Can we be silent? The Bedouins and us


Last summer, when I was in Israel for my son’s wedding, I took some time to go with several other rabbis to two Bedouin villages in the northern Negev. The residents of these villages, Al-Arakib and Wadi el-Naam, are among the 30,000-40,000 Israeli citizens the government wants to relocate and concentrate in more urbanized townships as part of the “Prawer-Begin Plan.”

In total, there are approximately 200,000 Bedouin in the Negev. Some 70,000 live in villages not officially recognized by the state of Israel and, therefore, these citizens are denied utilities and access to other essential services in their communities, like education and health care.

The government argues that its plan is aimed at “improving their economic, social and living conditions, as well as resolving long-standing land issues.” The Bill on the Arrangement of Bedouin Settlement in the Negev, hotly contested legislation that passed its first reading in the Knesset in June and is currently being debated in the Knesset’s Interior Committee, seeks to formalize compensation formulas for both Bedouin with and without long-standing land claims.

The government has not waited for the passage of the law to demolish the Bedouin village of Al-Arakib. It was first leveled in July 2010 to make way for a Jewish National Fund Forest. A cycle continues to repeat itself dozens of times over: Residents attempt to rebuild; the government bulldozes the resident’s temporary structures.

More demolitions are on the horizon. Last week, the Cabinet approved the destruction of Atir and Um Al-Hiram, two Bedouin villages which are slated to be replaced with brand new religious Jewish communities, Hiran and Kassif.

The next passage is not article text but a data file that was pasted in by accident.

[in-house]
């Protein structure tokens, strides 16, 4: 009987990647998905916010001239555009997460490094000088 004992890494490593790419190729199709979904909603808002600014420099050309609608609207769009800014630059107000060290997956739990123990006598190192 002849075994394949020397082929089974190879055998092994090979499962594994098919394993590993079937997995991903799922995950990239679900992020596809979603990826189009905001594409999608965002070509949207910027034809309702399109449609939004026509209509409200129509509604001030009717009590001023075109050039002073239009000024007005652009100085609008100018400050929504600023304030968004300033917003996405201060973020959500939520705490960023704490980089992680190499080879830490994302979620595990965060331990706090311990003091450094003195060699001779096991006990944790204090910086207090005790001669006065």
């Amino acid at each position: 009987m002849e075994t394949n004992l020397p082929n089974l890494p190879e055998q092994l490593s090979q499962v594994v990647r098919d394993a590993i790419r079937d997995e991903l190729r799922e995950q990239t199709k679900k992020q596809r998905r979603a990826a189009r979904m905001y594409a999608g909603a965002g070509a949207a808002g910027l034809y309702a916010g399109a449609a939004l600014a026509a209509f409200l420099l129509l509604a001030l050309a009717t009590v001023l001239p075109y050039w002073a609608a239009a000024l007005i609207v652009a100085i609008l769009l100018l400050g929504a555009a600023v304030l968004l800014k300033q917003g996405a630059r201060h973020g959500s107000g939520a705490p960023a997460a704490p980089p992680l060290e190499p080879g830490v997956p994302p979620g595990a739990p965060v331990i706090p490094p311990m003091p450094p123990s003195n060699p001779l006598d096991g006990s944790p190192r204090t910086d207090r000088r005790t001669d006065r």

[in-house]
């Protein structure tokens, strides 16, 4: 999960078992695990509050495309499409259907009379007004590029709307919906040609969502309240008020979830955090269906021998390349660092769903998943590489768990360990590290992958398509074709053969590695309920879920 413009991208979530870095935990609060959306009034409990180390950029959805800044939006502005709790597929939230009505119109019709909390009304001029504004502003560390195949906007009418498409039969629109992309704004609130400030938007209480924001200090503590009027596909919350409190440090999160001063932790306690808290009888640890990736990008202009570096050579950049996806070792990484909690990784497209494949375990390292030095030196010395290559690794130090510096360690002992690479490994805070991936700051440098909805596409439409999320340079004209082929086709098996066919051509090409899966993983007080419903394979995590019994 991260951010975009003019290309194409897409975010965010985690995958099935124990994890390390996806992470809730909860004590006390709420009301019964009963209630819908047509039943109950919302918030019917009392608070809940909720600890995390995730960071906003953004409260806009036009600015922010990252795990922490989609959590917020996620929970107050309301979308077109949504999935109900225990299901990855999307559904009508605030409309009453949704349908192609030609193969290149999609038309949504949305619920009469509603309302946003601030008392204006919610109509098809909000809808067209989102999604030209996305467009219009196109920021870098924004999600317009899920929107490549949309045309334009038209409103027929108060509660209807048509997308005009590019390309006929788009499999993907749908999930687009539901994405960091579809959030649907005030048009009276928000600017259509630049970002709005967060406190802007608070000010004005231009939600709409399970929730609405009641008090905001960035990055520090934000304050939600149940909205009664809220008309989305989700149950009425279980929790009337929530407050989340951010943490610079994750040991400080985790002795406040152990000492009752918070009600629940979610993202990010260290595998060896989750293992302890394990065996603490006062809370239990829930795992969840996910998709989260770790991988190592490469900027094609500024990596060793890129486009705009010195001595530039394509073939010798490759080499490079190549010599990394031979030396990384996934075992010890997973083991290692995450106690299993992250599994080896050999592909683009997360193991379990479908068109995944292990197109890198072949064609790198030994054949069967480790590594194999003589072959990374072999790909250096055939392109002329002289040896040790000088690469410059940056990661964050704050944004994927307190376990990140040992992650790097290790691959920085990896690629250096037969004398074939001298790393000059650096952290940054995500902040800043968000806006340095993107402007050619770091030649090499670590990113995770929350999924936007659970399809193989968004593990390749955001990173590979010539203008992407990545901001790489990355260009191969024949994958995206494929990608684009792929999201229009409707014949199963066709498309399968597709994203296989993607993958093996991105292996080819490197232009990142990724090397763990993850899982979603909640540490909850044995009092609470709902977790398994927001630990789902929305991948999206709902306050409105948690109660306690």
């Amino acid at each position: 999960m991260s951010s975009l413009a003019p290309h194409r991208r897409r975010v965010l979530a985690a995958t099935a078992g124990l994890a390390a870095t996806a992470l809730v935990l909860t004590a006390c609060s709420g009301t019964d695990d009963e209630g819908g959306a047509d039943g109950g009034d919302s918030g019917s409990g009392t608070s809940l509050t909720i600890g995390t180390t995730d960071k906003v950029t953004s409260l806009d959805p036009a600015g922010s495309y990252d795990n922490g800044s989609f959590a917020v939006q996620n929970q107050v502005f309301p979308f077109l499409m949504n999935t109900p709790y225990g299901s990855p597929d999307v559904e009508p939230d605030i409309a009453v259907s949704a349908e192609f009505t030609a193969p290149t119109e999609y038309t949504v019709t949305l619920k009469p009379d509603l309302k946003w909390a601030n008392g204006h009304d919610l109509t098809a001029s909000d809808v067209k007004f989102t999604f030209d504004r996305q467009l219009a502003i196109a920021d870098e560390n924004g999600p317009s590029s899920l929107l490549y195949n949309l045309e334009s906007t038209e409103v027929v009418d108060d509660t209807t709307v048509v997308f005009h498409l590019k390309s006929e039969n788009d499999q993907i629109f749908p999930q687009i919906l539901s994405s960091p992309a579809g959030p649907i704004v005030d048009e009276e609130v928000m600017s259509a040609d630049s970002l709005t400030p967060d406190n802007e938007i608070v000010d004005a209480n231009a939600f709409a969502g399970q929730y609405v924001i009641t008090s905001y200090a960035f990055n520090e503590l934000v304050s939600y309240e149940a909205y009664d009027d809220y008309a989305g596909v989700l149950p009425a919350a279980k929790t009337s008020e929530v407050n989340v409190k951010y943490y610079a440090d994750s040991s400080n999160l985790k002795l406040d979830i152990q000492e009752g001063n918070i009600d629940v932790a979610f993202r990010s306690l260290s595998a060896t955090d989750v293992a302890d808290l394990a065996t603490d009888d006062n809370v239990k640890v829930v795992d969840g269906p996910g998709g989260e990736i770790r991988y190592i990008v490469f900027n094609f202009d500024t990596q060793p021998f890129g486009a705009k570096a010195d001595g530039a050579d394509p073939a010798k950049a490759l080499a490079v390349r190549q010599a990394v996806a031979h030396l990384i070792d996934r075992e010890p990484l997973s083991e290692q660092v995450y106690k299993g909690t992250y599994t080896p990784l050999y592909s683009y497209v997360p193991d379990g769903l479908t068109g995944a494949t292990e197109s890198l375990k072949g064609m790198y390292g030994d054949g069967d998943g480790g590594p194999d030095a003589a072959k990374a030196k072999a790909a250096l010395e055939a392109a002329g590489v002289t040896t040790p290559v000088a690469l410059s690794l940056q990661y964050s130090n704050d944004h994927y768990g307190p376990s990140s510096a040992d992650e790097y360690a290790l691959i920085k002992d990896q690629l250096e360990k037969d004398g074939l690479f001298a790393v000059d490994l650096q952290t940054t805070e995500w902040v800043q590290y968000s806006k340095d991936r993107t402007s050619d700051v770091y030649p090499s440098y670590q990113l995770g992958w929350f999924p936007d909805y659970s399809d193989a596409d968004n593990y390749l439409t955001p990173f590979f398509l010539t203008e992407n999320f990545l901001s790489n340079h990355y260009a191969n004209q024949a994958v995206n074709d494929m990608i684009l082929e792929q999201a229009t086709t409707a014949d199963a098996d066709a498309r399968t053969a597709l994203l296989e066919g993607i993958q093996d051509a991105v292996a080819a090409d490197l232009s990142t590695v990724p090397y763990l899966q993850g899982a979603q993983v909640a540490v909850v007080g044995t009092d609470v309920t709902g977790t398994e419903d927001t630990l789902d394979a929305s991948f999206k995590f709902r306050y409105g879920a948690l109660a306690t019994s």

The situation in Wadi el-Naam is slightly different. Their 15,000 people are not necessarily opposed to relocation. The community faces serious environmental health hazards from a toxic waste dump the government established in close proximity to the village. In addition, almost no one in Wadi el-Naam has historical land claims there. The village was formed by internally displaced Bedouin whom the Israeli government forced out of the Western Negev and into the siyag (Hebrew for fence) under martial law in Israel’s post-independence era. Despite government public statements that “those that move will be offered their choice of joining rural, agricultural, communal, suburban or urban communities,” Wadi el-Naam community members report the government has rejected their multiple relocation proposals, and say that the government has only offered them housing in the Segev Shalom township.

I am one of nearly 800 rabbinic leaders who have united together with T’ruah: The Rabbinic Call for Human Rights and Rabbis for Human Rights to publicly express concern about the government’s plans. The people in Al Arakib, Atir, Um Al-Hiram and Wadi el-Naam are at risk of having their homes and villages destroyed and forced to move with little say in the process, as are the tens of thousands Bedouin facing a similar fate.

Our “Clergy United Against Bedouin Dispossession” letter speaks with a rabbinic voice saying that imposed displacement runs contrary to the Jewish values on which the state of Israel was founded and would be disastrous for Israel’s public image. We believe that demolishing villages and dispossessing people of their land builds animosity among the Bedouin towards the state. Forcing more Bedouin into impoverished urban settings with high unemployment and few economic opportunities will further entrench cycles of poverty.

How can our people do this to another people? How can Israel do this to its own citizens? If the Israeli government is allowed to carry out this plan, it will seriously jeopardize the peace process and the security of Israel as a whole. More and more Bedouin are becoming vocal and radicalized because of false promises and a denial of their rights.

As our rabbinic letter says: “As Jews, we are commanded not to oppress a stranger, for we know the heart of the stranger, having ourselves been strangers in the land of Egypt. As a people who know too well the pain of homelessness and oppression, Israel has a moral obligation to protect its most vulnerable within its midst.”

Rabbi David Shneyer is the Washington, D.C., based spiritual leader of Kehlla Chadasha and Am Kolel and the past president of Ohalah, the Rabbinic Association of Renewal Rabbis.

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